One of Britain's largest spiders, the Great Fox Spider, once thought to have gone extinct, has been spotted for the first time after 27 years at a Ministry of Defence training ground in Surrey. After being untraceable for more than a quarter of a century in the UK, finally this year the conservationists report the sighting of 22 Great Fox Spiders, including mature males and one mature female. This species is a night-time hunter, and known for its speed and agility as well as eight eyes.
The critically endangered Great Fox Spider was assumed extinct in the UK after the last one was spotted in Surrey's Hankley Common in 1993. But Mike Waite, spider enthusiast at Surrey Wildlife Trust finally found the long-lost spider species after two years of trawling around after dark looking for it on the military site in Surrey.
Rediscovery of Great Fox Spider
As per the Surrey Wildlife Trust, this species has excellent eyesight, camouflage, and speed. The species, which is an opportunistic predator that hunts at night, is named for its fox-like characteristic of chasing down prey across sandy terrain, and rocks before pouncing, then capturing it on the run that includes insects like beetles, ants, and smaller spiders.
The prey is immobilized after the Great Fox Spider injects it with venom and then the internal organs of the prey liquefy. Once all these are done, the spider uses its strong, fang-bearing front appendages called chelicerae to feast on its catch.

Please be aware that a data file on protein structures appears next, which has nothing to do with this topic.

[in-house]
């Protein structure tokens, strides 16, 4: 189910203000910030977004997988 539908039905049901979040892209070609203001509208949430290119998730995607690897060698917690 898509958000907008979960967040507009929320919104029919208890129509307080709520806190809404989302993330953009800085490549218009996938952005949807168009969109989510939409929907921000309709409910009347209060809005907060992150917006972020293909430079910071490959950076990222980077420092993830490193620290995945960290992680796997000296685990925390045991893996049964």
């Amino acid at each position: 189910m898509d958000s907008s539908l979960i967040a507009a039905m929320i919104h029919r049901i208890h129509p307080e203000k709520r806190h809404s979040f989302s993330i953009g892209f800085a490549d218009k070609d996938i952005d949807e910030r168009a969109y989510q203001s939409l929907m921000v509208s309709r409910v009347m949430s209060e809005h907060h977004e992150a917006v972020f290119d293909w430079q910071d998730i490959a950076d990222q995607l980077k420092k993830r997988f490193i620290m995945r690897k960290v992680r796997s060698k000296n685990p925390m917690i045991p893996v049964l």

Waite never gave up hope to find the long-lost species. He found the specimens on MOD land, which is managed by the Amphibian and Reptile Conservation Trust. He said that the Great Fox Spider is at the very edge of its range in the UK, which accounts for its super rarity here. "This formidable-looking creature is an impressive beast, perfectly camouflaged and also largely nocturnal, and for all its size it has been remarkably elusive," he added.
"I am naturally over the moon to have finally proved the continued existence of the Great Fox spider in the UK," Waite said while adding that "[I] am doubly pleased to have made this important contribution to our scientific knowledge".
The Great Fox Spider is one of the largest of the wolf spider Lycosidae family. It digs holes under rocks and logs to make a shelter and creates a silk-lined burrow during winter. Among these species, the male spiders have a slightly smaller body and longer legs than females but all over their size is the same.
To find out this spider species, Waite used aerial photos to look for bare sandy patches that suit the ambush-style hunting technique of the spider and then noticed the first one next to Jeep tracks. After he found the 22 of these species, Nick Baker, TV presenter, naturalist, and president of the British Arachnological Society described the discovery as "the most exciting thing to happen in wildlife circles for quite some time".